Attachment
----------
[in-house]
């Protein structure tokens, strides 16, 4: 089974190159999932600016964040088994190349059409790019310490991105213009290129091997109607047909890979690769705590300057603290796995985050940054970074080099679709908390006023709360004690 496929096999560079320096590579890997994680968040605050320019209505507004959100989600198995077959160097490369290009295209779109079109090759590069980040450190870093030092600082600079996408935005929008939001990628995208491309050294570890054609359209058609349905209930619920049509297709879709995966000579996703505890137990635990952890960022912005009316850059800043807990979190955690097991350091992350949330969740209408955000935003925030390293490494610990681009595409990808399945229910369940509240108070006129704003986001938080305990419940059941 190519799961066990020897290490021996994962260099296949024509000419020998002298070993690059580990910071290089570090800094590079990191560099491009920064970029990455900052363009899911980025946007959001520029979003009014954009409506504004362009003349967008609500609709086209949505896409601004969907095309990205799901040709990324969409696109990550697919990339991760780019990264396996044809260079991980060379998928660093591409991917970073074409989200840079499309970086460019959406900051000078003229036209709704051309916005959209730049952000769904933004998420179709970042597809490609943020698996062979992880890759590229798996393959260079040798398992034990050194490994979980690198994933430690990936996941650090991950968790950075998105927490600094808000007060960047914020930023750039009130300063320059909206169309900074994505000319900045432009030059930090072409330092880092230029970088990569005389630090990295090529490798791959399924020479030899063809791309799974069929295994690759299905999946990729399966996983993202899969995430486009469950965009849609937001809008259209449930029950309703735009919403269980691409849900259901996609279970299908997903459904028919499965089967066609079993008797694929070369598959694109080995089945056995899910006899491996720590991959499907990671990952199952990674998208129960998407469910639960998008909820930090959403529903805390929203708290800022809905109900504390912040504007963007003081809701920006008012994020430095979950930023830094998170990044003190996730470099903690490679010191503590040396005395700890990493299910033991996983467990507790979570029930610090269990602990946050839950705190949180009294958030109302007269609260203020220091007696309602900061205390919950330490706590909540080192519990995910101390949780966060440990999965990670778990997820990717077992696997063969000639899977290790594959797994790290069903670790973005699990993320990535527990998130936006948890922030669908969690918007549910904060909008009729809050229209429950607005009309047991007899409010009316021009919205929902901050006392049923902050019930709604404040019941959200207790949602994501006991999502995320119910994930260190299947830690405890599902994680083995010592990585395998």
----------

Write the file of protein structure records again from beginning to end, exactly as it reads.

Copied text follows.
[in-house]
């Protein structure tokens, strides 16, 4: 089974190159999932600016964040088994190349059409790019310490991105213009290129091997109607047909890979690769705590300057603290796995985050940054970074080099679709908390006023709360004690 496929096999560079320096590579890997994680968040605050320019209505507004959100989600198995077959160097490369290009295209779109079109090759590069980040450190870093030092600082600079996408935005929008939001990628995208491309050294570890054609359209058609349905209930619920049509297709879709995966000579996703505890137990635990952890960022912005009316850059800043807990979190955690097991350091992350949330969740209408955000935003925030390293490494610990681009595409990808399945229910369940509240108070006129704003986001938080305990419940059941 190519799961066990020897290490021996994962260099296949024509000419020998002298070993690059580990910071290089570090800094590079990191560099491009920064970029990455900052363009899911980025946007959001520029979003009014954009409506504004362009003349967008609500609709086209949505896409601004969907095309990205799901040709990324969409696109990550697919990339991760780019990264396996044809260079991980060379998928660093591409991917970073074409989200840079499309970086460019959406900051000078003229036209709704051309916005959209730049952000769904933004998420179709970042597809490609943020698996062979992880890759590229798996393959260079040798398992034990050194490994979980690198994933430690990936996941650090991950968790950075998105927490600094808000007060960047914020930023750039009130300063320059909206169309900074994505000319900045432009030059930090072409330092880092230029970088990569005389630090990295090529490798791959399924020479030899063809791309799974069929295994690759299905999946990729399966996983993202899969995430486009469950965009849609937001809008259209449930029950309703735009919403269980691409849900259901996609279970299908997903459904028919499965089967066609079993008797694929070369598959694109080995089945056995899910006899491996720590991959499907990671990952199952990674998208129960998407469910639960998008909820930090959403529903805390929203708290800022809905109900504390912040504007963007003081809701920006008012994020430095979950930023830094998170990044003190996730470099903690490679010191503590040396005395700890990493299910033991996983467990507790979570029930610090269990602990946050839950705190949180009294958030109302007269609260203020220091007696309602900061205390919950330490706590909540080192519990995910101390949780966060440990999965990670778990997820990717077992696997063969000639899977290790594959797994790290069903670790973005699990993320990535527990998130936006948890922030669908969690918007549910904060909008009729809050229209429950607005009309047991007899409010009316021009919205929902901050006392049923902050019930709604404040019941959200207790949602994501006991999502995320119910994930260190299947830690405890599902994680083995010592990585395998």